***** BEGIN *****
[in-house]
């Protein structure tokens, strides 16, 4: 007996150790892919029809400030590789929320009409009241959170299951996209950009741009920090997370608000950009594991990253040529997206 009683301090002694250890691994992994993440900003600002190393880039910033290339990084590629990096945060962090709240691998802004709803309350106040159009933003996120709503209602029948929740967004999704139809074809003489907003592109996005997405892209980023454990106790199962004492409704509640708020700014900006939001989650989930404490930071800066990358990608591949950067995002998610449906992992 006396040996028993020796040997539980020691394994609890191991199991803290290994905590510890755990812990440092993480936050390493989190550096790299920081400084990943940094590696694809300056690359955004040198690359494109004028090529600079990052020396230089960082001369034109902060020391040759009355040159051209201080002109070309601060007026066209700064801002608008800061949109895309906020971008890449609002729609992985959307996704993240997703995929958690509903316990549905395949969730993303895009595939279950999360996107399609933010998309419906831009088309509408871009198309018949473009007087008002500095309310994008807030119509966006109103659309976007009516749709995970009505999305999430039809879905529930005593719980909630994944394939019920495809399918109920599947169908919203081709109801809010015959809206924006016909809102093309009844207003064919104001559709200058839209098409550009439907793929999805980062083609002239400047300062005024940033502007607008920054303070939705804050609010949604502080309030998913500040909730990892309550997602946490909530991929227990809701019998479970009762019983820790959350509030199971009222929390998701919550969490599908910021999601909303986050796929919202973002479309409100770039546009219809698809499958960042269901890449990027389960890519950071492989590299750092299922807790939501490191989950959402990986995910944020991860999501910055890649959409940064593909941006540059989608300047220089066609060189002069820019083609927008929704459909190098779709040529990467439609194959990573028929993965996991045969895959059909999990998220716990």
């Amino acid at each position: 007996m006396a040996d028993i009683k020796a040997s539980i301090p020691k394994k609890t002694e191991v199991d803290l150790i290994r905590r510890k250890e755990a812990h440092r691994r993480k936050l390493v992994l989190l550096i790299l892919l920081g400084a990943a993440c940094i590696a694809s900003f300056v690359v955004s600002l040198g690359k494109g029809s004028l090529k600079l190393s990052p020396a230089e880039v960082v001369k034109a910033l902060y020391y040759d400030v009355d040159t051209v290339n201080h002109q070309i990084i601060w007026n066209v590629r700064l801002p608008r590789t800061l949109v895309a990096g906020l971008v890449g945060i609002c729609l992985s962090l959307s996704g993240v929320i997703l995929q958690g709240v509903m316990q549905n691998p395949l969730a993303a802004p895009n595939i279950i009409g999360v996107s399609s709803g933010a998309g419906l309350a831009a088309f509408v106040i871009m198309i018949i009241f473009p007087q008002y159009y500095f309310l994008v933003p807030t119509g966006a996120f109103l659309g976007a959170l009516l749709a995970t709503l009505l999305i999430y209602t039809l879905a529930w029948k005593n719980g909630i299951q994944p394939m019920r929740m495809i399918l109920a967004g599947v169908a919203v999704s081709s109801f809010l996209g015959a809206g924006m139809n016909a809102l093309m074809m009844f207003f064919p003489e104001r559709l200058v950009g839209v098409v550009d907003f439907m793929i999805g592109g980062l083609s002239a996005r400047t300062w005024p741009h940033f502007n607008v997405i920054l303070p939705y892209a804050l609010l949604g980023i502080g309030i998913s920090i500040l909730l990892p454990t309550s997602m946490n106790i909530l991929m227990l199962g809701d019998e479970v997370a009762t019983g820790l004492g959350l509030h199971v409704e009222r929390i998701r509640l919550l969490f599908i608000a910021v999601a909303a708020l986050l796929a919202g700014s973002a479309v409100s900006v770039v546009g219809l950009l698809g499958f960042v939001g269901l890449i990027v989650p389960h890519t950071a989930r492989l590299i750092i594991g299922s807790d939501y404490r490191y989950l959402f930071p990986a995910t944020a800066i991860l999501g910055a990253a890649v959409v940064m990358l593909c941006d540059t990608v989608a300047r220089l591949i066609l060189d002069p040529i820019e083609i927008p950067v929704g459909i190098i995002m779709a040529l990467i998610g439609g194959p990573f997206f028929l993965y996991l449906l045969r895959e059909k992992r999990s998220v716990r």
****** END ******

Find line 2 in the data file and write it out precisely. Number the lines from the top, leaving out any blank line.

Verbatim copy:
């Protein structure tokens, strides 16, 4: 007996150790892919029809400030590789929320009409009241959170299951996209950009741009920090997370608000950009594991990253040529997206 009683301090002694250890691994992994993440900003600002190393880039910033290339990084590629990096945060962090709240691998802004709803309350106040159009933003996120709503209602029948929740967004999704139809074809003489907003592109996005997405892209980023454990106790199962004492409704509640708020700014900006939001989650989930404490930071800066990358990608591949950067995002998610449906992992 006396040996028993020796040997539980020691394994609890191991199991803290290994905590510890755990812990440092993480936050390493989190550096790299920081400084990943940094590696694809300056690359955004040198690359494109004028090529600079990052020396230089960082001369034109902060020391040759009355040159051209201080002109070309601060007026066209700064801002608008800061949109895309906020971008890449609002729609992985959307996704993240997703995929958690509903316990549905395949969730993303895009595939279950999360996107399609933010998309419906831009088309509408871009198309018949473009007087008002500095309310994008807030119509966006109103659309976007009516749709995970009505999305999430039809879905529930005593719980909630994944394939019920495809399918109920599947169908919203081709109801809010015959809206924006016909809102093309009844207003064919104001559709200058839209098409550009439907793929999805980062083609002239400047300062005024940033502007607008920054303070939705804050609010949604502080309030998913500040909730990892309550997602946490909530991929227990809701019998479970009762019983820790959350509030199971009222929390998701919550969490599908910021999601909303986050796929919202973002479309409100770039546009219809698809499958960042269901890449990027389960890519950071492989590299750092299922807790939501490191989950959402990986995910944020991860999501910055890649959409940064593909941006540059989608300047220089066609060189002069820019083609927008929704459909190098779709040529990467439609194959990573028929993965996991045969895959059909999990998220716990």